The music is available for purchase and streaming in most digital stores. The debut album "Vanbot" (2011) and the sophmore album "Perfect Storm" (2015) are available as CD and Siberia (2017) as Vinyl here:Buy CD and Vinyl
Swedish artist Vanbot is releasing a new album recorded entirely on the Trans-Siberian Railway together with Johannes Berglund ( The Knife, Lykke Li, FKA Twigs ) and Petter Winnberg ( Amason ).
Last spring, an impulse to flee the ordinary and mundane resulted in a personal and musical adventure along the Trans-Siberian Railway . Vanbot ( Ester Ideskog ) set out on a seventeen-day journey from Moscow to Beijing - together with producer/mixer Johannes Berglund and Petter Winnberg - and completed her third album from start to finish along the journey.
Siberia will be released on April 7, 2017. Vanbot has previously released two albums; Vanbot (2011) and Perfect Storm (2015) and has toured Europe and the US. One additional album was recorded in 2013 but was discarded just before completion. It was the breaking point in that recording process that triggered the idea to ride the Trans-Siberian Railway to make new music: to remove herself from the traditional recording studio and the endless choices that it provides. An escape,perhaps? But more than that, it was a desire to be in motion, to upset the status quo of the ordinary, both mentally and physically. Spurred on by curiosity to see what happens with the songwriting process when you change your patterns and stretch your limits, the project became a reality.
“I was almost obsessed with the idea and attracted to the contrast of the isolation of the train car yet at the same time being in constant motion. The limited technology yet working with crystal clear focus, what is taken away and what emerges when you peel back the layers and break things down.
The trip became an experiment where Vanbot , together with Berglund and Winnberg , wrote and recorded an album from start to finish all in a train compartment on the Trans-Siberian Railway from Moscow to Beijing.
Purposefully, no additional recording was done upon their return to Sweden. Technological limitations, the obvious start and end date and the isolation of the train compartment challenged the team to find new methods and approaches. It forced them to become bolder and mor e creatively direct. Siberia is characterized by being in constant motion and each new location along the train route deeply impacted the album.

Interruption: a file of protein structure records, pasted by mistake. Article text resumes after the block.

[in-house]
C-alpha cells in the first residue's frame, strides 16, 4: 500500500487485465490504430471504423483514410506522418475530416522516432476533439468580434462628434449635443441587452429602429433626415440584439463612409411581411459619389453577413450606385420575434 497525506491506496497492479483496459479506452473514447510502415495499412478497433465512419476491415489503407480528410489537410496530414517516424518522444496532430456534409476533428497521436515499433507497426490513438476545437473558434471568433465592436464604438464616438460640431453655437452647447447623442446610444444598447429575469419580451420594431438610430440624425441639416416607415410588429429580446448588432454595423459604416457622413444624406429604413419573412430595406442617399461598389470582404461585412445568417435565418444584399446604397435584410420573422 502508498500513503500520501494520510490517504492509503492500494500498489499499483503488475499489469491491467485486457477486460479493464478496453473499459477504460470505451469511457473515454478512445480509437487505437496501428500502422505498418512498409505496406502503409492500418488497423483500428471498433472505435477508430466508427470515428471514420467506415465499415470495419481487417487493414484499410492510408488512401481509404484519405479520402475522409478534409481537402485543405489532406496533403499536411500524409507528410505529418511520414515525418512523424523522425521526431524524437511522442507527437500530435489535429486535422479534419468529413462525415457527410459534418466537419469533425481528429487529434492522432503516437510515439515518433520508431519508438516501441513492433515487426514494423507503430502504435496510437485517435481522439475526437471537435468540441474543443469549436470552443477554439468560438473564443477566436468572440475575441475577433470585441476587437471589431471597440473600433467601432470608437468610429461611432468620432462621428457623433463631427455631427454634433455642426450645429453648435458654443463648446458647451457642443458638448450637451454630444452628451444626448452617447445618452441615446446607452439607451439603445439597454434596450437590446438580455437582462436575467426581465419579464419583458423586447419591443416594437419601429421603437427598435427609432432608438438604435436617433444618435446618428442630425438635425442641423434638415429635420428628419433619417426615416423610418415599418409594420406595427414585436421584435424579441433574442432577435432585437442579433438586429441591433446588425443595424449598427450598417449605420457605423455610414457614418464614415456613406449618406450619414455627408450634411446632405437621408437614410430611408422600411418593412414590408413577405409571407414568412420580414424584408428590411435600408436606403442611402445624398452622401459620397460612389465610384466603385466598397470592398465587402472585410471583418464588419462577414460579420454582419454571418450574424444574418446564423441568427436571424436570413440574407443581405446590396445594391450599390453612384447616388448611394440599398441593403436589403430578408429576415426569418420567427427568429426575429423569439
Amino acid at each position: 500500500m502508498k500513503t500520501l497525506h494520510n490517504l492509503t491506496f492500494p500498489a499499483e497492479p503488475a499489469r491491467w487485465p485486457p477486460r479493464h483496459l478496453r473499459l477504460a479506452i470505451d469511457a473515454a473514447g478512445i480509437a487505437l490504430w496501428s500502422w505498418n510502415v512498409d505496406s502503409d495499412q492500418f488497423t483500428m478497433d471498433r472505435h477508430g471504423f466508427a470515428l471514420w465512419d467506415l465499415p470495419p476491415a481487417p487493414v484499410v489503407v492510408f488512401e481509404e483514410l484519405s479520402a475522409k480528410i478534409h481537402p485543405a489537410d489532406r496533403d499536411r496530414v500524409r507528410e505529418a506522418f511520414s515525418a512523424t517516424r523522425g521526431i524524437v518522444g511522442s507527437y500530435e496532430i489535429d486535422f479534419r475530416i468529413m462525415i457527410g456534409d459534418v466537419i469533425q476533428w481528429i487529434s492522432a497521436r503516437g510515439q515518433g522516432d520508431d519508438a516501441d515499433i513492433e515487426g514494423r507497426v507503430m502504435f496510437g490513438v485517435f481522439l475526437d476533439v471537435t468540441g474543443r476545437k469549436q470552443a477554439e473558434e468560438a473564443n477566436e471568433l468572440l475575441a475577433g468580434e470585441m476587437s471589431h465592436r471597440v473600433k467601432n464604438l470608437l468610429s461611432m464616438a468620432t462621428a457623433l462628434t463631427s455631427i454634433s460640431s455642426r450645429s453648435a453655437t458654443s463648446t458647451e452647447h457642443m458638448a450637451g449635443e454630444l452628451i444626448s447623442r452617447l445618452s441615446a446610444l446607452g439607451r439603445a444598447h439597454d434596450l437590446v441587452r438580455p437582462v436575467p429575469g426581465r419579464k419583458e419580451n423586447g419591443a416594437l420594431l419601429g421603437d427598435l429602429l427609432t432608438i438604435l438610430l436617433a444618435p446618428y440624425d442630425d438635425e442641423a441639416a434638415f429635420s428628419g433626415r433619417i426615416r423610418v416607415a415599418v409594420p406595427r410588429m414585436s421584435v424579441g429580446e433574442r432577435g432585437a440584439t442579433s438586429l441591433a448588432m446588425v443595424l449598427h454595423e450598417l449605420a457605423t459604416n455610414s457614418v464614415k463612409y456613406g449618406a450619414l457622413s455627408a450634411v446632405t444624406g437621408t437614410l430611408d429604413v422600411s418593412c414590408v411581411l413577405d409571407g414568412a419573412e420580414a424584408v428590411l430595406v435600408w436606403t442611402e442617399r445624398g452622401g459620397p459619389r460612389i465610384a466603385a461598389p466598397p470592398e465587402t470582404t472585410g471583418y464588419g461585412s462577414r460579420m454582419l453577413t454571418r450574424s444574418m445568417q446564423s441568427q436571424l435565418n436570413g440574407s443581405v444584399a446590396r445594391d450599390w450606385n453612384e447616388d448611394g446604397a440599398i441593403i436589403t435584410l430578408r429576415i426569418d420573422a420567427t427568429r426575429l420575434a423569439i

“It was all about minimizing the distance between the idea and the finished recording: not to evaluate, polish or make any additions. To keep the essence of the song. It was incredibly liberating and a very hands on project,” she says. They discovered something magical in the contrast of being isolated on the train while moving through the Siberian tundra. Thinking back on the trip, Vanbot said that it feels almost like a parenthesis; something that happened in a parallel world, out of touch with reality. In Mongolia, for several days they spent the night in tents (Gers) out in the wilderness four hours from the nearest civilization, “in this area people are nomads. Horses, sheep and cows roam freely and eagles fly high up in the air. The overall symbiosis between man, animal and nature made a huge impression on me.” In Ulan Bator, they had a music session together with two traditional Mongolian musicians. It resulted in samples that became the basis for the song "Close Enough (Ulan Bator).
“We met many new people, who fearlessly opened up about personal experiences. Probably because we’ll never meet again”, she explains. "We were told many stories about the reasons for being on this train. One person said to me: “I guess we're all leaving something, I guess we're all searching for something.” It became the basis for the text in “On The Fly (Omsk)." They also met some leery Russian officers who generously and firmly fed them their own food and vodka. A few days into the trip somewhere deep in Siberia they and the other passengers managed to coax and cajole the hard to charm Russian restaurant chef to allow a small concert in the restaurant car.